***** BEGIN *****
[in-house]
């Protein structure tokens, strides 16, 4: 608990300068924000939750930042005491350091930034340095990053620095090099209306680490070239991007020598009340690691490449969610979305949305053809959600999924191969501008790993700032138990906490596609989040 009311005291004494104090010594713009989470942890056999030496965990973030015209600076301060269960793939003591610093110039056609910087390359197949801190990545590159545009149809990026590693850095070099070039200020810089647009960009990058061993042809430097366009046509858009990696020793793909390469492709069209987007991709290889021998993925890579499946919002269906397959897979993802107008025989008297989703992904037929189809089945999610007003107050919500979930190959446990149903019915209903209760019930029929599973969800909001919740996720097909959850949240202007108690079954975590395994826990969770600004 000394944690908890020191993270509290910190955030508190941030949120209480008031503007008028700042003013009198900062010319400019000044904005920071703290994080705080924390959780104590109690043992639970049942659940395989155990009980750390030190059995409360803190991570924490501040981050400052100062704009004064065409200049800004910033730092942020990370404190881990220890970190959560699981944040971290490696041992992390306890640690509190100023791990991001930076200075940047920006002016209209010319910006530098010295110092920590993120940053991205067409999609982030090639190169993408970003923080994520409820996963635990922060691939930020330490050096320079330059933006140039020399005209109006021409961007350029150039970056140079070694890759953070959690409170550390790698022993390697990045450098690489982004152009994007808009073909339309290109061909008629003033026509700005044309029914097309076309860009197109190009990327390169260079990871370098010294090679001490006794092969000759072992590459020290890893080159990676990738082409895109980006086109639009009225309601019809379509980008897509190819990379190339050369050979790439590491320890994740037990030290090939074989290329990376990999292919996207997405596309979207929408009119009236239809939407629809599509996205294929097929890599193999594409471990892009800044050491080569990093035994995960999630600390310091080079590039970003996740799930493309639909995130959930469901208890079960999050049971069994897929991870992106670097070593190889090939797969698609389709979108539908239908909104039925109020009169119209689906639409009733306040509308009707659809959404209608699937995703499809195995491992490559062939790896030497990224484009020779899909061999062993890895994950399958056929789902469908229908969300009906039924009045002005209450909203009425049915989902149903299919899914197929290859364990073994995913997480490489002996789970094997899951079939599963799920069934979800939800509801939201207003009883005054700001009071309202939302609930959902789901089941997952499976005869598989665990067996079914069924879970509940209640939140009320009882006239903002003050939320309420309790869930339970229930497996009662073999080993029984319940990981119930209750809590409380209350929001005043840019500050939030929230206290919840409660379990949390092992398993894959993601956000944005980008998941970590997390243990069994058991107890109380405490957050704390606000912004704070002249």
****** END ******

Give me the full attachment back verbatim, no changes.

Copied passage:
[in-house]
């Protein structure tokens, strides 16, 4: 608990300068924000939750930042005491350091930034340095990053620095090099209306680490070239991007020598009340690691490449969610979305949305053809959600999924191969501008790993700032138990906490596609989040 009311005291004494104090010594713009989470942890056999030496965990973030015209600076301060269960793939003591610093110039056609910087390359197949801190990545590159545009149809990026590693850095070099070039200020810089647009960009990058061993042809430097366009046509858009990696020793793909390469492709069209987007991709290889021998993925890579499946919002269906397959897979993802107008025989008297989703992904037929189809089945999610007003107050919500979930190959446990149903019915209903209760019930029929599973969800909001919740996720097909959850949240202007108690079954975590395994826990969770600004 000394944690908890020191993270509290910190955030508190941030949120209480008031503007008028700042003013009198900062010319400019000044904005920071703290994080705080924390959780104590109690043992639970049942659940395989155990009980750390030190059995409360803190991570924490501040981050400052100062704009004064065409200049800004910033730092942020990370404190881990220890970190959560699981944040971290490696041992992390306890640690509190100023791990991001930076200075940047920006002016209209010319910006530098010295110092920590993120940053991205067409999609982030090639190169993408970003923080994520409820996963635990922060691939930020330490050096320079330059933006140039020399005209109006021409961007350029150039970056140079070694890759953070959690409170550390790698022993390697990045450098690489982004152009994007808009073909339309290109061909008629003033026509700005044309029914097309076309860009197109190009990327390169260079990871370098010294090679001490006794092969000759072992590459020290890893080159990676990738082409895109980006086109639009009225309601019809379509980008897509190819990379190339050369050979790439590491320890994740037990030290090939074989290329990376990999292919996207997405596309979207929408009119009236239809939407629809599509996205294929097929890599193999594409471990892009800044050491080569990093035994995960999630600390310091080079590039970003996740799930493309639909995130959930469901208890079960999050049971069994897929991870992106670097070593190889090939797969698609389709979108539908239908909104039925109020009169119209689906639409009733306040509308009707659809959404209608699937995703499809195995491992490559062939790896030497990224484009020779899909061999062993890895994950399958056929789902469908229908969300009906039924009045002005209450909203009425049915989902149903299919899914197929290859364990073994995913997480490489002996789970094997899951079939599963799920069934979800939800509801939201207003009883005054700001009071309202939302609930959902789901089941997952499976005869598989665990067996079914069924879970509940209640939140009320009882006239903002003050939320309420309790869930339970229930497996009662073999080993029984319940990981119930209750809590409380209350929001005043840019500050939030929230206290919840409660379990949390092992398993894959993601956000944005980008998941970590997390243990069994058991107890109380405490957050704390606000912004704070002249």